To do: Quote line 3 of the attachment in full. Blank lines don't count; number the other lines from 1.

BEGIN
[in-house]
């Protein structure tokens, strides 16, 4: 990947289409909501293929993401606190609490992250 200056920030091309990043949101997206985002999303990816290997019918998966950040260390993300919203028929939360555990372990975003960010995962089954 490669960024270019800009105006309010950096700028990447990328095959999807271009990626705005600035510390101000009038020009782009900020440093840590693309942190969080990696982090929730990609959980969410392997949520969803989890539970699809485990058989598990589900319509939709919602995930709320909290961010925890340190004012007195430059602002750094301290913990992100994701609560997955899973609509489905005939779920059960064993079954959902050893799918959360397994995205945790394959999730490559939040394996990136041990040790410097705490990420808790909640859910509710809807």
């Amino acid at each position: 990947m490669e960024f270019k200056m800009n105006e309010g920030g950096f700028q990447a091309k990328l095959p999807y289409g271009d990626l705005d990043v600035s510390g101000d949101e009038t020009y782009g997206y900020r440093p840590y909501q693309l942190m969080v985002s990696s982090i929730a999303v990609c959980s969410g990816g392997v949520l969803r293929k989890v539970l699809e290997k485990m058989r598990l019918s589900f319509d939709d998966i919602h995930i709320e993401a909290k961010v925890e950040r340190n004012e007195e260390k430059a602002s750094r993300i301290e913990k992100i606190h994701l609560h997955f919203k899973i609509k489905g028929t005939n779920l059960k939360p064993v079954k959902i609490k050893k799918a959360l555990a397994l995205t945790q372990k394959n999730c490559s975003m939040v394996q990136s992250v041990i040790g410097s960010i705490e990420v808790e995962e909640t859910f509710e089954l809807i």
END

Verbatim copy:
């Amino acid at each position: 990947m490669e960024f270019k200056m800009n105006e309010g920030g950096f700028q990447a091309k990328l095959p999807y289409g271009d990626l705005d990043v600035s510390g101000d949101e009038t020009y782009g997206y900020r440093p840590y909501q693309l942190m969080v985002s990696s982090i929730a999303v990609c959980s969410g990816g392997v949520l969803r293929k989890v539970l699809e290997k485990m058989r598990l019918s589900f319509d939709d998966i919602h995930i709320e993401a909290k961010v925890e950040r340190n004012e007195e260390k430059a602002s750094r993300i301290e913990k992100i606190h994701l609560h997955f919203k899973i609509k489905g028929t005939n779920l059960k939360p064993v079954k959902i609490k050893k799918a959360l555990a397994l995205t945790q372990k394959n999730c490559s975003m939040v394996q990136s992250v041990i040790g410097s960010i705490e990420v808790e995962e909640t859910f509710e089954l809807i």